Small claims court is a local court. This means that plaintiffs and defendants live in the same state, and often in the same county. Accordingly, most counties in U.S. states have their own small claims court where plaintiffs may sue defendants for damages that do not exceed a certain dollar amount. In most jurisdictions, this amount is about $5,000 or $10,000.
Because the damages involved are not large, it's not worthwhile for the parties to travel great distances to appear. That's why most small claims cases are local. However, sometimes you may need to file a small claims lawsuit against a defendant who lives in another state.
The Out-of-State Defendant
Not every jurisdiction will allow you to sue an out-of-state defendant in small claims court. However, you may be allowed to if the damages or injuries occurred in the state where you want to file the lawsuit. Similarly, contracts that are drafted within the laws of that jurisdiction or that are violated in that jurisdiction can typically be brought against out-of-state defendants. Sometimes drivers who are involved in accidents are called to be defendants in a small claims court matter in the jurisdiction where the accident occurred rather than the one in which they live. Other rules may stipulate that the defendant must be served with the lawsuit while they are physically in the state in which they are being sued. If that person never comes to the state, you may not be able to sue them in small claims court.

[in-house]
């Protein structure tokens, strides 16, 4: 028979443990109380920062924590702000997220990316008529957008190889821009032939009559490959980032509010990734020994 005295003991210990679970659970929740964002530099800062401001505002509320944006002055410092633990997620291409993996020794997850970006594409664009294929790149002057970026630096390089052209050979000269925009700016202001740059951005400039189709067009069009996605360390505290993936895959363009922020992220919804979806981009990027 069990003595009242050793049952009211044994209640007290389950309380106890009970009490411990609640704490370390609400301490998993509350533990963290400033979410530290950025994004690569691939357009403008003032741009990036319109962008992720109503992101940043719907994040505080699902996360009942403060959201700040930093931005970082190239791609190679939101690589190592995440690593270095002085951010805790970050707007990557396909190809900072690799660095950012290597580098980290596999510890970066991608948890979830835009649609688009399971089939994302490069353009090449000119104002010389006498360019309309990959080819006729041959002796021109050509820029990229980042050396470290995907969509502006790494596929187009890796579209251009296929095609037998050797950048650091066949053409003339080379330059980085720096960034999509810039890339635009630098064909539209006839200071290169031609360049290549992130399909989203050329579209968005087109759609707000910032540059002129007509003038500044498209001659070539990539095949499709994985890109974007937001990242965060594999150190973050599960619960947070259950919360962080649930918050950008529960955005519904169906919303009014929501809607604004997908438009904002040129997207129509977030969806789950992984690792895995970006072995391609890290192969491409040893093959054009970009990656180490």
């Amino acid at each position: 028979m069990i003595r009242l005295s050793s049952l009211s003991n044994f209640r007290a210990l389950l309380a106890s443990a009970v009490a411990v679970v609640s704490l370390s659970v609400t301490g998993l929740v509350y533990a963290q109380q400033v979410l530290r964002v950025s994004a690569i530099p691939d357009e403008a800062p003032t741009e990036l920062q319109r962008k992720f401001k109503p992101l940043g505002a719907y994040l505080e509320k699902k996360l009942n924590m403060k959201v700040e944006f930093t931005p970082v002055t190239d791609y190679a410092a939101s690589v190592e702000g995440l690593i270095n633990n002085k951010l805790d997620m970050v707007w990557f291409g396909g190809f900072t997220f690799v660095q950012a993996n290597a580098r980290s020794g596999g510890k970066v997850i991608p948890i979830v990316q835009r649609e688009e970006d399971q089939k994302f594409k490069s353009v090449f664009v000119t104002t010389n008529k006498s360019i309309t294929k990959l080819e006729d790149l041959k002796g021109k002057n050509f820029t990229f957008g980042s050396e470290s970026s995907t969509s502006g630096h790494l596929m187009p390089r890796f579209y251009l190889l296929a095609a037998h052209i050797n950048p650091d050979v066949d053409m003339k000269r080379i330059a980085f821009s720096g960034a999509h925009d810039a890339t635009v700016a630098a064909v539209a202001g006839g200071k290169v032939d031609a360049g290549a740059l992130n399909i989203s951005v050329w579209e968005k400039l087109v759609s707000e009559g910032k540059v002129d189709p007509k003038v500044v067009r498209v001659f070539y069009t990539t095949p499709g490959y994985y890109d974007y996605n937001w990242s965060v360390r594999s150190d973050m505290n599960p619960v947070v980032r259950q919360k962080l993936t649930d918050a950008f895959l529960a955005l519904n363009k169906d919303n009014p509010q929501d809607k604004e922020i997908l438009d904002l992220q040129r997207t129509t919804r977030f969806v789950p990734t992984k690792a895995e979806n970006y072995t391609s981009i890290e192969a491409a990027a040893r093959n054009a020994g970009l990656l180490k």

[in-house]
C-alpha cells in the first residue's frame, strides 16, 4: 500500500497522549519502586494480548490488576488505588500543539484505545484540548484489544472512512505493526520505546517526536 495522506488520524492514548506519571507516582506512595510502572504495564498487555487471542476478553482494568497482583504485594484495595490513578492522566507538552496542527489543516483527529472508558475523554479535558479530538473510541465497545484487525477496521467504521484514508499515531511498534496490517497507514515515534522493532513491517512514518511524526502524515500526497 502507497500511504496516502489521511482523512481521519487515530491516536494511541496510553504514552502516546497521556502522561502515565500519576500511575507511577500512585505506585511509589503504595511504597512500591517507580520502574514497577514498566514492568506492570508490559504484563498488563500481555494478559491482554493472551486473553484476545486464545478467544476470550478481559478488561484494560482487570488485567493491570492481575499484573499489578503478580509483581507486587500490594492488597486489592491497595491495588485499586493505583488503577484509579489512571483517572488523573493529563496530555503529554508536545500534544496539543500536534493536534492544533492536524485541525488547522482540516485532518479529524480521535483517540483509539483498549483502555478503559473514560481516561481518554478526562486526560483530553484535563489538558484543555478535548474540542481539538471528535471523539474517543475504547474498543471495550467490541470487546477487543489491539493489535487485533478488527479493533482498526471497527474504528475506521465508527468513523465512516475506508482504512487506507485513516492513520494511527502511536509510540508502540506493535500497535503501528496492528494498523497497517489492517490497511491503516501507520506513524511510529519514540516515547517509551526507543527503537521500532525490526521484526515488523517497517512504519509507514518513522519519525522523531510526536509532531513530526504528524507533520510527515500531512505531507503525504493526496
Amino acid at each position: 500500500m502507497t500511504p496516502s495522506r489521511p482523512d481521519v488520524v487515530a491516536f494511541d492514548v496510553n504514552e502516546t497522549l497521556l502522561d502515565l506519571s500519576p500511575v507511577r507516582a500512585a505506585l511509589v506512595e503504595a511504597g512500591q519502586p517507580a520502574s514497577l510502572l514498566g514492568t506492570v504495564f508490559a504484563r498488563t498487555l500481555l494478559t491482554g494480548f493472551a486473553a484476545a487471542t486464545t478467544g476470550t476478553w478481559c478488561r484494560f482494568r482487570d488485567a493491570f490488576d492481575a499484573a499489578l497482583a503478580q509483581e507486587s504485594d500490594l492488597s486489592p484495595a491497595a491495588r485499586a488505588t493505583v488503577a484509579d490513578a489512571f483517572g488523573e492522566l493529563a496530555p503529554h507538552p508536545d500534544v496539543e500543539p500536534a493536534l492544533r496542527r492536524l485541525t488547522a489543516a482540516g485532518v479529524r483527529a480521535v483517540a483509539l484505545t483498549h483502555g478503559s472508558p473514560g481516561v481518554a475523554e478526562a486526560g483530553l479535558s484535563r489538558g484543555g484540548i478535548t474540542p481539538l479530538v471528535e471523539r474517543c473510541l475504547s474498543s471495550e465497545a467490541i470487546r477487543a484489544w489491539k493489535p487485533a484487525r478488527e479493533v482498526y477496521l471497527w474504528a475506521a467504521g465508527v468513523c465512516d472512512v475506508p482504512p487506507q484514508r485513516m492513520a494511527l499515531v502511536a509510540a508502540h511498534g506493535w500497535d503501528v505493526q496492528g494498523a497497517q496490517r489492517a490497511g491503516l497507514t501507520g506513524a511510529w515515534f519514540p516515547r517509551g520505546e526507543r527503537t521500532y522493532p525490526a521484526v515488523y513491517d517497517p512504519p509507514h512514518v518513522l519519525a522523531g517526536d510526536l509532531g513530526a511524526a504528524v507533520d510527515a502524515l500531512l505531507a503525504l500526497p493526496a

The Out-of-State Plaintiff
If anything, filing a small claims lawsuit in a state other than the state in which you live is more difficult than filing a case with an out-of-state defendant. Some states do not even allow you to file a small claims suit unless you are a citizen of that state. To find out if it is even possible for you to file a complaint from elsewhere, call the clerk of the court for the appropriate jurisdiction. They should be able to provide you with information about whether or not out-of-state plaintiffs are allowed in their small claims court.
Most small claims courts do not allow either side to be represented by an attorney. The rules and procedures are more relaxed, so you'll have to do much of your own investigation when it comes to figuring out what is permissible in your jurisdiction.